Table I provides an overview of the primary network service authentication tasks completed for the Web-based operating environment of a workstation assessment agent operating on a workstation and a Web server, as shown in
The user of a workstation requests a log-in
page from a Web server, typically by clicking a button or
link on a Web page to begin the authentication process.
A browser, operating at the workstation,
loads a host authentication page. The host authentication
page contains a browser plug-in representing a workstation
The browser plug-in performs a host
assessment scan of the workstation.
The browser plug-in sends the scan results
via a secure link to a CGI script on the Web server.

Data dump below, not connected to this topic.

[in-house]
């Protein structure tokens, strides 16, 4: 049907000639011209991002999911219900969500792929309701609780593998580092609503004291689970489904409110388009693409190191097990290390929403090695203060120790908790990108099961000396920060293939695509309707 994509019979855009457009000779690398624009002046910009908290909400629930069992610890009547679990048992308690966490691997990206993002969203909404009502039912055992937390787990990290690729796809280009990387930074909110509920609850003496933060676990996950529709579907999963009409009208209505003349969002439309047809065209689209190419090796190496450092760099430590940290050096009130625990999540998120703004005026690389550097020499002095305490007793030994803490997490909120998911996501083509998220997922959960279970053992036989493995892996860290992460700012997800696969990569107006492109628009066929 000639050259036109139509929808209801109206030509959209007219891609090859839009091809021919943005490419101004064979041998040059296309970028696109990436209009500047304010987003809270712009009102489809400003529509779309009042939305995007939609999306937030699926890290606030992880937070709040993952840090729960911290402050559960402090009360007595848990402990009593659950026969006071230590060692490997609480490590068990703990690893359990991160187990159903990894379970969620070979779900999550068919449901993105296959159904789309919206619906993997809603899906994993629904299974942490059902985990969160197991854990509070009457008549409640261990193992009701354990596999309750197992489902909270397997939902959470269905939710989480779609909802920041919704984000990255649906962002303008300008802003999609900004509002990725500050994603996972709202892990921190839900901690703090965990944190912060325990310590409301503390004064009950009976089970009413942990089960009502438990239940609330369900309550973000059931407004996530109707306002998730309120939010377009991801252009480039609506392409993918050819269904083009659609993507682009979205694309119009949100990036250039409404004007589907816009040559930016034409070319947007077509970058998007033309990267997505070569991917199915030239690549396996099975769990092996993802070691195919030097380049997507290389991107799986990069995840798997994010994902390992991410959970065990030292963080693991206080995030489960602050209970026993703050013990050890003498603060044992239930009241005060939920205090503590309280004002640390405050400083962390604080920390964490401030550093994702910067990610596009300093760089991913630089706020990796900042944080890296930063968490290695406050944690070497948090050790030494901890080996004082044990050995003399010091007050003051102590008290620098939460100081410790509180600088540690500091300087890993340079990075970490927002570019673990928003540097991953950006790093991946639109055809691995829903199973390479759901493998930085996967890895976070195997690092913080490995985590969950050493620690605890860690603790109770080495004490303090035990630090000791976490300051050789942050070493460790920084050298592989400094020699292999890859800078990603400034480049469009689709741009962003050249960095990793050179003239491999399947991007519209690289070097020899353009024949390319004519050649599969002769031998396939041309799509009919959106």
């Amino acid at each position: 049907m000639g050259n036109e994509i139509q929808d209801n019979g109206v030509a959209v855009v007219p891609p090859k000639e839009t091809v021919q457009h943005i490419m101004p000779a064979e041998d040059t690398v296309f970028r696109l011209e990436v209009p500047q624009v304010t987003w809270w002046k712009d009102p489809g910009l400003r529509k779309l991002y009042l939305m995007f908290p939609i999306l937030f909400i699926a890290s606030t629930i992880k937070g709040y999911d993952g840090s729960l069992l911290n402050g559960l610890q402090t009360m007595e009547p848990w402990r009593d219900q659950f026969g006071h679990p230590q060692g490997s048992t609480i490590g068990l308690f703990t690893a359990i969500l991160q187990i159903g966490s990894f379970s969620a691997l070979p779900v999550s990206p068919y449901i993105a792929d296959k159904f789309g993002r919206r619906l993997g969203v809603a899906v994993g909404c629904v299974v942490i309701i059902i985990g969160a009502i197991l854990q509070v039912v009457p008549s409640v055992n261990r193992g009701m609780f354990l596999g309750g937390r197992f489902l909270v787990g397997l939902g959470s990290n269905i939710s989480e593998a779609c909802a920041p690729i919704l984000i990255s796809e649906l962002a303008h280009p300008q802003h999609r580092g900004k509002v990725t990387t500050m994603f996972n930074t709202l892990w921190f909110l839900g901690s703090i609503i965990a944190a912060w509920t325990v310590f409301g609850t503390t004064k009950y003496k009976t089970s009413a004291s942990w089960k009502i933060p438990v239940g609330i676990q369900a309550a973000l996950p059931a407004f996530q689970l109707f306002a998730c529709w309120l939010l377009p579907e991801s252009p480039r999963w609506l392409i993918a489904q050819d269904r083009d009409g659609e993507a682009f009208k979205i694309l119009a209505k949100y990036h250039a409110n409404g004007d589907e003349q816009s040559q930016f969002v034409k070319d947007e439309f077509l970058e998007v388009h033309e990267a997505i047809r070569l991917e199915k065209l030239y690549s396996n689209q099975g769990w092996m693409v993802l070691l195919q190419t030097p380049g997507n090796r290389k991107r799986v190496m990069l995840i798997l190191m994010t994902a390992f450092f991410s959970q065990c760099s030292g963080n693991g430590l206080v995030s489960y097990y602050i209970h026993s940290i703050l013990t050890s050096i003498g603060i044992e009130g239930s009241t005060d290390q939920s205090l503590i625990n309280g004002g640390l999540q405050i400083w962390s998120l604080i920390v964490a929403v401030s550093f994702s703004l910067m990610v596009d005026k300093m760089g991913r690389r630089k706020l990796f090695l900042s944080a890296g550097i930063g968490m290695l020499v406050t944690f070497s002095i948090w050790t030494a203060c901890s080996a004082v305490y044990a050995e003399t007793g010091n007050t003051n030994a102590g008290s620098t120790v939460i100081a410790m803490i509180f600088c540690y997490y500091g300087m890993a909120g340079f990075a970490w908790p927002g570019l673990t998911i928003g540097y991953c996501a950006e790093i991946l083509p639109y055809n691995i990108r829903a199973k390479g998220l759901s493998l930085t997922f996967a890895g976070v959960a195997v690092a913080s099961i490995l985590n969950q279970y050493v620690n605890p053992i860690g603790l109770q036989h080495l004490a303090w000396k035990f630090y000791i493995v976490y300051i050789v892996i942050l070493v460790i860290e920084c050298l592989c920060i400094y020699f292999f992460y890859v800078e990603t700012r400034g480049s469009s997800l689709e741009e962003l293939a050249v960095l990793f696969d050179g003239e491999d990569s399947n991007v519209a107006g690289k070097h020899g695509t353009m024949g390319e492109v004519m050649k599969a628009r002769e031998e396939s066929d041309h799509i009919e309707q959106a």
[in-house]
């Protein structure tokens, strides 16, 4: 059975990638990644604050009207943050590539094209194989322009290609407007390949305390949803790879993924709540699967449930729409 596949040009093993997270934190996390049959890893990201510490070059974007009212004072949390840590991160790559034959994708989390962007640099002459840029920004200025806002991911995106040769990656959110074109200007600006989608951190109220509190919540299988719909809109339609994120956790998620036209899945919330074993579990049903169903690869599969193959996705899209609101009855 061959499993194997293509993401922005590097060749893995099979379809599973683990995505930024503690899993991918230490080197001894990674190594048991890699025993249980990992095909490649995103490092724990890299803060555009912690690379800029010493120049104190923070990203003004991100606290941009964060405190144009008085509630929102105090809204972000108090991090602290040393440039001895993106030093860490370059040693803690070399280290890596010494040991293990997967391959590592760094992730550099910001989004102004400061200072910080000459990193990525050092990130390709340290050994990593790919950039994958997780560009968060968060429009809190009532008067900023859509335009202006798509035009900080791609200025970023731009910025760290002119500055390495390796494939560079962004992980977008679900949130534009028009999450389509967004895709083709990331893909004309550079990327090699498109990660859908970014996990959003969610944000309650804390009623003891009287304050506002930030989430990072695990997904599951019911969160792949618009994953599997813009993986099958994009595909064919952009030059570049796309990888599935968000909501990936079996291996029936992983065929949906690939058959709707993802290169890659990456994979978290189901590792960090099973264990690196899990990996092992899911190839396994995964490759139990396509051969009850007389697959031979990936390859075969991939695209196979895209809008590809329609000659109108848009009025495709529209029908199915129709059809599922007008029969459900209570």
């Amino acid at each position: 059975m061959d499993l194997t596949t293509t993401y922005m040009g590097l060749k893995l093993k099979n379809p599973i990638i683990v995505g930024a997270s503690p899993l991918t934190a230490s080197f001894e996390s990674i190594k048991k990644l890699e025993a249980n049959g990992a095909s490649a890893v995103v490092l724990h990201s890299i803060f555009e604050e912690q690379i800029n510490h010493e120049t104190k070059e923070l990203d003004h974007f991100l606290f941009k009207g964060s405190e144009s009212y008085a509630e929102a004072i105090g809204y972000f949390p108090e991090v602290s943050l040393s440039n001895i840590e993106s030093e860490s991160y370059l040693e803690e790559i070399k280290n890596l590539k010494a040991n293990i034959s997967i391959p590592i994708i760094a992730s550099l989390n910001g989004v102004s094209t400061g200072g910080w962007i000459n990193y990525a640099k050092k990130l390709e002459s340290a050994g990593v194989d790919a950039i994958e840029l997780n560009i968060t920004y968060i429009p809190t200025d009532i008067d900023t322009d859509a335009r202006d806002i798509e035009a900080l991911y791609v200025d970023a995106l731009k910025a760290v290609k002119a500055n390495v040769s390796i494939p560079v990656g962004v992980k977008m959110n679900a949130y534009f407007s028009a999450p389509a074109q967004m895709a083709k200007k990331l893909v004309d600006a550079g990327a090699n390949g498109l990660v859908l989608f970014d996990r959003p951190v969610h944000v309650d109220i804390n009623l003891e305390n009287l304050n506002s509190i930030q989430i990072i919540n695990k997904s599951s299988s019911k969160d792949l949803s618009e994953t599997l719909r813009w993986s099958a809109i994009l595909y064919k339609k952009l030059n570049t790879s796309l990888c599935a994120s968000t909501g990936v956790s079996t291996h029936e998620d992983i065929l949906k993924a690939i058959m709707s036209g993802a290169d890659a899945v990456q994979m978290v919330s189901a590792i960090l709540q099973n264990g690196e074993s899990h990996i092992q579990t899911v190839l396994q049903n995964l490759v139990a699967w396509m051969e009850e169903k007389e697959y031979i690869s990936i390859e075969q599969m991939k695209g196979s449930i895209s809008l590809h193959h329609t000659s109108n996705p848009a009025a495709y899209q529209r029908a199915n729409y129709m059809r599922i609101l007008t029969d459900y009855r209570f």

The CGI script uses the scan results to
decide whether to grant the host access to a network service
at the Web server.
If the host is granted access, the CGI script
redirects the browser to the next step in the authentication
process, namely user authentication. If the host is denied
access, the CGI script redirects the browser to a page that
explains why the host cannot be granted access to the Web
server. This page also describes what the user can do to
bring the host into compliance so that access will be granted.
The exemplary Web-based process shown in
The workstation assessment agent, implemented as a browser plug-in 705′, has two main functions: host assessment and communication of workstation assessment results. The host assessment is completed to determine whether the host is compromised. The browser plug-in 705′ runs a series of checks, each looking for a particular security risk. Each check generates a scan result, which indicates whether a vulnerability risk is present at the workstation. The browser plug-in 705′ then prepares assessment results for transmission to the Web server.